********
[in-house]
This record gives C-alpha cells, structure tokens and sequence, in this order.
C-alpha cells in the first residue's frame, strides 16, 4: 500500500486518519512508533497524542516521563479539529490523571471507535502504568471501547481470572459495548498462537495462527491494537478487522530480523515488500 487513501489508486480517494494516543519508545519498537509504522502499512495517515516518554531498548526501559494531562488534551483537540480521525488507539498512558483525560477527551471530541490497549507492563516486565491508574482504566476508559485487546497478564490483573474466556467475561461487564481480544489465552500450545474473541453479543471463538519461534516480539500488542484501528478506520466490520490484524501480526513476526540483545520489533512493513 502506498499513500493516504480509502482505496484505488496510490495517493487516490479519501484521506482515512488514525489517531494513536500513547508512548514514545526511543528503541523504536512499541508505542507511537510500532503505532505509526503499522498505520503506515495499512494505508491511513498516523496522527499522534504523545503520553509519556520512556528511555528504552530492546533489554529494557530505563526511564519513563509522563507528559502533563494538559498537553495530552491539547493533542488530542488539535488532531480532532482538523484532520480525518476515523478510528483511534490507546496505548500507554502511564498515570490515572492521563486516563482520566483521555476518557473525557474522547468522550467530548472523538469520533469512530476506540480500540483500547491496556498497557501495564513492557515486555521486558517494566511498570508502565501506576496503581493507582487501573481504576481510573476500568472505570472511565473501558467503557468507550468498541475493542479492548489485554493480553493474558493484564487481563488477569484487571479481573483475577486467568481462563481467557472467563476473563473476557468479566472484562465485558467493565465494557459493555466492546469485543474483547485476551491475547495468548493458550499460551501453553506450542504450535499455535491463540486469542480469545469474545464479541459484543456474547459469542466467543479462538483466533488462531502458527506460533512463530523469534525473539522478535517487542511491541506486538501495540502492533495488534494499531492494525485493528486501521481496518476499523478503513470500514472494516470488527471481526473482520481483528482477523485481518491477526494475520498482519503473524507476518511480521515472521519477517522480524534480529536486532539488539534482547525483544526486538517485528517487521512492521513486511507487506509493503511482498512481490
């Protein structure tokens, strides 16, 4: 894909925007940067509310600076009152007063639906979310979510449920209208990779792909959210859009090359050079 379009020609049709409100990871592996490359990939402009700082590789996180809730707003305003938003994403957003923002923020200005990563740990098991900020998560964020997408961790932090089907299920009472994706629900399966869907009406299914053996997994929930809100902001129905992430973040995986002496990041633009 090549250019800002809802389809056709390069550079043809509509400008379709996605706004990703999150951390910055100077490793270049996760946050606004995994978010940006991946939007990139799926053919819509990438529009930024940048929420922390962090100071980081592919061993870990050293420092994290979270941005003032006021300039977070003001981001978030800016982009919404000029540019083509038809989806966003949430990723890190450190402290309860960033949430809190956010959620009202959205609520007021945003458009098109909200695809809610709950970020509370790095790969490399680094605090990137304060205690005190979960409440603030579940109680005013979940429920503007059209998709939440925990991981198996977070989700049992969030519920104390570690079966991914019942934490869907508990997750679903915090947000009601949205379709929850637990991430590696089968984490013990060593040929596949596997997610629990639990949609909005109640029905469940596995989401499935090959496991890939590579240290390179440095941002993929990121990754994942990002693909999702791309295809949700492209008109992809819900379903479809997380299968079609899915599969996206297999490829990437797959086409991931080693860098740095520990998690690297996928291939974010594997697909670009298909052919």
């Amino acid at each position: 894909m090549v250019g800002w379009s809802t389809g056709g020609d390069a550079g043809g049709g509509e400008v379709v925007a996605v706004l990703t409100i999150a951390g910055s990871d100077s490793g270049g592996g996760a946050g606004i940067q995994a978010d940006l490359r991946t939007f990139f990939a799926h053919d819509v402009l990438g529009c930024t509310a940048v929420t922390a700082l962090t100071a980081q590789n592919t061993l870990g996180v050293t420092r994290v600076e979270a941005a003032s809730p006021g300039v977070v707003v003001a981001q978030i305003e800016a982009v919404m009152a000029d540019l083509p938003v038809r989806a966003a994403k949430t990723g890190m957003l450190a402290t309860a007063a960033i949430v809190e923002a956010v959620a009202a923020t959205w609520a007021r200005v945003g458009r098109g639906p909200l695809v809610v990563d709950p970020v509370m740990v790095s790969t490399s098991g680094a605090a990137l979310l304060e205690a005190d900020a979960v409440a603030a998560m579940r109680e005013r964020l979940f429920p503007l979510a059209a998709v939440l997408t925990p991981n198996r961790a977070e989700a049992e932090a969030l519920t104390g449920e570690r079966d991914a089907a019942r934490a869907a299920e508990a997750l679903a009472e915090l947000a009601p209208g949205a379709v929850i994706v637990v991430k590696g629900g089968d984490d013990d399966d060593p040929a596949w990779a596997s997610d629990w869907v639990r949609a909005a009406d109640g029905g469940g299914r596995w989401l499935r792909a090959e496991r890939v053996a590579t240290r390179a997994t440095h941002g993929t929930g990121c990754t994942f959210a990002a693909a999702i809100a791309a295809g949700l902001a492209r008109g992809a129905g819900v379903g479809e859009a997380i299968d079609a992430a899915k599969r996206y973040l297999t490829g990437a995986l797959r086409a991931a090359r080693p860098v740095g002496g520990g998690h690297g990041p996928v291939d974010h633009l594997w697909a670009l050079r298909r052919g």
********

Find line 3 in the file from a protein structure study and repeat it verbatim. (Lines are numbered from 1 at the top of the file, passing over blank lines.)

C-alpha cells in the first residue's frame, strides 16, 4: 500500500486518519512508533497524542516521563479539529490523571471507535502504568471501547481470572459495548498462537495462527491494537478487522530480523515488500 487513501489508486480517494494516543519508545519498537509504522502499512495517515516518554531498548526501559494531562488534551483537540480521525488507539498512558483525560477527551471530541490497549507492563516486565491508574482504566476508559485487546497478564490483573474466556467475561461487564481480544489465552500450545474473541453479543471463538519461534516480539500488542484501528478506520466490520490484524501480526513476526540483545520489533512493513 502506498499513500493516504480509502482505496484505488496510490495517493487516490479519501484521506482515512488514525489517531494513536500513547508512548514514545526511543528503541523504536512499541508505542507511537510500532503505532505509526503499522498505520503506515495499512494505508491511513498516523496522527499522534504523545503520553509519556520512556528511555528504552530492546533489554529494557530505563526511564519513563509522563507528559502533563494538559498537553495530552491539547493533542488530542488539535488532531480532532482538523484532520480525518476515523478510528483511534490507546496505548500507554502511564498515570490515572492521563486516563482520566483521555476518557473525557474522547468522550467530548472523538469520533469512530476506540480500540483500547491496556498497557501495564513492557515486555521486558517494566511498570508502565501506576496503581493507582487501573481504576481510573476500568472505570472511565473501558467503557468507550468498541475493542479492548489485554493480553493474558493484564487481563488477569484487571479481573483475577486467568481462563481467557472467563476473563473476557468479566472484562465485558467493565465494557459493555466492546469485543474483547485476551491475547495468548493458550499460551501453553506450542504450535499455535491463540486469542480469545469474545464479541459484543456474547459469542466467543479462538483466533488462531502458527506460533512463530523469534525473539522478535517487542511491541506486538501495540502492533495488534494499531492494525485493528486501521481496518476499523478503513470500514472494516470488527471481526473482520481483528482477523485481518491477526494475520498482519503473524507476518511480521515472521519477517522480524534480529536486532539488539534482547525483544526486538517485528517487521512492521513486511507487506509493503511482498512481490